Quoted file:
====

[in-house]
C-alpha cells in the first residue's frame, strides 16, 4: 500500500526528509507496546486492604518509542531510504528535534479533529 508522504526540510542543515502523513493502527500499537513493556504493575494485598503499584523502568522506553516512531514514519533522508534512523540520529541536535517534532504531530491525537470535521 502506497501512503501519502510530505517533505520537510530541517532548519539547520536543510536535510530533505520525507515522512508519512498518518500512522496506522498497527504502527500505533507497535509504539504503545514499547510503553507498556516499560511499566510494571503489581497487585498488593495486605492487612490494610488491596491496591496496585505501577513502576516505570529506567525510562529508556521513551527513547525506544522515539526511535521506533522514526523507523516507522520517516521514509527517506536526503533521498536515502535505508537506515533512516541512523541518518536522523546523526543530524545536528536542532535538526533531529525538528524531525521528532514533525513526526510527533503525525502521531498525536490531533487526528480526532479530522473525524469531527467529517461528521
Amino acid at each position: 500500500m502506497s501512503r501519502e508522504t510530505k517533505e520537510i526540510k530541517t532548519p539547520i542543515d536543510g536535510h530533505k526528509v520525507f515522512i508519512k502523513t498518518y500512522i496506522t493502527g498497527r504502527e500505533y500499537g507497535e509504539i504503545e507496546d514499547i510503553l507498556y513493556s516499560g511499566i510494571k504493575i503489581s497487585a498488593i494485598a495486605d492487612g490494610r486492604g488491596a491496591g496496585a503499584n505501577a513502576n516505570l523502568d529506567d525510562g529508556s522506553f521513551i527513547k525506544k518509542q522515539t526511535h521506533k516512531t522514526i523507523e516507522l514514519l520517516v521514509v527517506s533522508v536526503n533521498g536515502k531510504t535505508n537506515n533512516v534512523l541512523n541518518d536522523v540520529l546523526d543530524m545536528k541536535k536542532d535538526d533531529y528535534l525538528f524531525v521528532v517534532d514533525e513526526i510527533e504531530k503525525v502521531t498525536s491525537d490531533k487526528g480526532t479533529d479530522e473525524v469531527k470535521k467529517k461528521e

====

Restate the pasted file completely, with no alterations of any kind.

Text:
[in-house]
C-alpha cells in the first residue's frame, strides 16, 4: 500500500526528509507496546486492604518509542531510504528535534479533529 508522504526540510542543515502523513493502527500499537513493556504493575494485598503499584523502568522506553516512531514514519533522508534512523540520529541536535517534532504531530491525537470535521 502506497501512503501519502510530505517533505520537510530541517532548519539547520536543510536535510530533505520525507515522512508519512498518518500512522496506522498497527504502527500505533507497535509504539504503545514499547510503553507498556516499560511499566510494571503489581497487585498488593495486605492487612490494610488491596491496591496496585505501577513502576516505570529506567525510562529508556521513551527513547525506544522515539526511535521506533522514526523507523516507522520517516521514509527517506536526503533521498536515502535505508537506515533512516541512523541518518536522523546523526543530524545536528536542532535538526533531529525538528524531525521528532514533525513526526510527533503525525502521531498525536490531533487526528480526532479530522473525524469531527467529517461528521
Amino acid at each position: 500500500m502506497s501512503r501519502e508522504t510530505k517533505e520537510i526540510k530541517t532548519p539547520i542543515d536543510g536535510h530533505k526528509v520525507f515522512i508519512k502523513t498518518y500512522i496506522t493502527g498497527r504502527e500505533y500499537g507497535e509504539i504503545e507496546d514499547i510503553l507498556y513493556s516499560g511499566i510494571k504493575i503489581s497487585a498488593i494485598a495486605d492487612g490494610r486492604g488491596a491496591g496496585a503499584n505501577a513502576n516505570l523502568d529506567d525510562g529508556s522506553f521513551i527513547k525506544k518509542q522515539t526511535h521506533k516512531t522514526i523507523e516507522l514514519l520517516v521514509v527517506s533522508v536526503n533521498g536515502k531510504t535505508n537506515n533512516v534512523l541512523n541518518d536522523v540520529l546523526d543530524m545536528k541536535k536542532d535538526d533531529y528535534l525538528f524531525v521528532v517534532d514533525e513526526i510527533e504531530k503525525v502521531t498525536s491525537d490531533k487526528g480526532t479533529d479530522e473525524v469531527k470535521k467529517k461528521e